An Oklahoma inmate may inherit property, but state Department of Corrections rules and policies may interfere with the management or use of whatever the inmate receives. DOC rules may prohibit an inmate from conducting any business dealings involving the inheritance. Also, if the inmate receives inherited cash into his prison account, the DOC may take some of that money to pay for various fees, costs, back taxes and restitution.
Ban on Conducting Business
The DOC prohibits inmates from conducting business while incarcerated. If the inmate receives investments, mutual funds, stocks or real property instead of a cash inheritance, he will not be allowed to manage these investments from inside prison. He will need to appoint a third party, outside of prison, to manage these affairs on his behalf. Conducting business may include phone calls, letters or visits related to managing the inherited property.
Offender Financial Responsibility Program
The state DOC operates an Offender Financial Responsibility Program. When an inmate enters the Oklahoma prison system, DOC staff assists him in developing a financial plan to meeting his financial obligations -- such as child support and past taxes -- while incarcerated. Periodic reviews are conducted to monitor money going into the inmate's prison account and to make any changes to his financial plan. Twenty percent of any funds received in the inmate's prison account, including any inherited cash, may be be used to pay his financial obligations.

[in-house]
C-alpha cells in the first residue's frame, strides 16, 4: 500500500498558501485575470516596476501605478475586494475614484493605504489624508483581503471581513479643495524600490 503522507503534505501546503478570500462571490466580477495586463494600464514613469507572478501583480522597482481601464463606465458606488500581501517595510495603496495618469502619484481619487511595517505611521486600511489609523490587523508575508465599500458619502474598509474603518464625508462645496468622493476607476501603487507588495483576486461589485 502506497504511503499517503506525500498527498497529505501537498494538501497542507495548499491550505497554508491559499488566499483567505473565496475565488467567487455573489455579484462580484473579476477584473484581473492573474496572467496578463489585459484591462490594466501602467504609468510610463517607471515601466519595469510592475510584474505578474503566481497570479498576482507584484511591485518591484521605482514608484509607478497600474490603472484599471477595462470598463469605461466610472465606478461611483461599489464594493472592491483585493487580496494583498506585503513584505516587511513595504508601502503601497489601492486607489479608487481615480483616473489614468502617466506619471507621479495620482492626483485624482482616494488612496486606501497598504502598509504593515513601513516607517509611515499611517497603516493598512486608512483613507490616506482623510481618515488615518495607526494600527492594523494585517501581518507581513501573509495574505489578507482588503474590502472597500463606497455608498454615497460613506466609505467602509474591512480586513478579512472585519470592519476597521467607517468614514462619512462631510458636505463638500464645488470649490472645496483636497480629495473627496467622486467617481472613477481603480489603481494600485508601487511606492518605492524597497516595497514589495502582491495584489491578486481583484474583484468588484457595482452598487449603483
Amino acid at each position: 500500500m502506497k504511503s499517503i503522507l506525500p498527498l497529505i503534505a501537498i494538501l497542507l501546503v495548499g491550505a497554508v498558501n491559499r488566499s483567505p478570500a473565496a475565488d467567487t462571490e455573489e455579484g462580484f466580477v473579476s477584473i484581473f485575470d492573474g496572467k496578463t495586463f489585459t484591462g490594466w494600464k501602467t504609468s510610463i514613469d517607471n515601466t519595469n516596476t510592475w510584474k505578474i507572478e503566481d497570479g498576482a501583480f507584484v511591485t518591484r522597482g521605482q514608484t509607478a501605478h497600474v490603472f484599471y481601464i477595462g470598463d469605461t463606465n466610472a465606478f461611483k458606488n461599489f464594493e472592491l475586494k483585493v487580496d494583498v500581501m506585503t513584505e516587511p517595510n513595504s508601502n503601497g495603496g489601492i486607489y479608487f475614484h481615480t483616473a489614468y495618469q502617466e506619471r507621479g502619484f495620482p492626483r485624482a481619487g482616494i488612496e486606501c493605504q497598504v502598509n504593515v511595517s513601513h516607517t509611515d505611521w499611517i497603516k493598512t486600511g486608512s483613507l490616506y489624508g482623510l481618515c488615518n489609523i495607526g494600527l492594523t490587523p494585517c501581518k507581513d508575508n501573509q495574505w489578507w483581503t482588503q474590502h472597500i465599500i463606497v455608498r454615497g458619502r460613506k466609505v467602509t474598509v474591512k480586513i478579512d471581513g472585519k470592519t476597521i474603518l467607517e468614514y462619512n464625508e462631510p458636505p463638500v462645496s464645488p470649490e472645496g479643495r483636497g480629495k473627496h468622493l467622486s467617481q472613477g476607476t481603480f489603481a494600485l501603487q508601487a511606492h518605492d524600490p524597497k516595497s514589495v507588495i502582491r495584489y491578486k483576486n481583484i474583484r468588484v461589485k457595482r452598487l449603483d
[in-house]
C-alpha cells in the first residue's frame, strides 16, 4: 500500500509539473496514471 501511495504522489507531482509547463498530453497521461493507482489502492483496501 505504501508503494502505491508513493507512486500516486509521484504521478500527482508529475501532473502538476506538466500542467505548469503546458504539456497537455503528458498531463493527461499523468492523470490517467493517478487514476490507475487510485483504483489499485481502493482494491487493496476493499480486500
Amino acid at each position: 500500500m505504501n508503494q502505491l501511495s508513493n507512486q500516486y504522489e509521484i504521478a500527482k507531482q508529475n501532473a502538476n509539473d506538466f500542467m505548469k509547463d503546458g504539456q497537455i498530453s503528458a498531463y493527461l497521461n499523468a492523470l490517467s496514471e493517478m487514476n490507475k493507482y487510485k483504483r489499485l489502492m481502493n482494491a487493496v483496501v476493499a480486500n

Obligations Required to Be Paid by the Inmate
Obligations included in the inmate financial plan are victim restitution, court costs, student loans, payment of judgments in favor of the state or federal government and any other debt owed to the federal, state or local government. Also, any per-day incarceration costs incurred while in county custody waiting for case disposition are the inmate's responsibility. Of the 77 Oklahoma counties, 14 charge inmates for so-called "Pay-to-Stay." These charges range from $14 a day in Seminole County to $43 a day in Woods County.
Federal Inmate Financial Responsibility Program
There are two federal prisons in Oklahoma. Like state DOC inmates, federal inmates may receive an inheritance but may not conduct any business dealings while incarcerated. Federal inmates may be required to pay restitution to their victims, fines and special assessments as part of the Federal Bureau of Prisons Financial Responsibility Program. Any part of a cash inheritance deposited into an inmate’s account may be deducted on a monthly or quarterly basis to pay these obligations.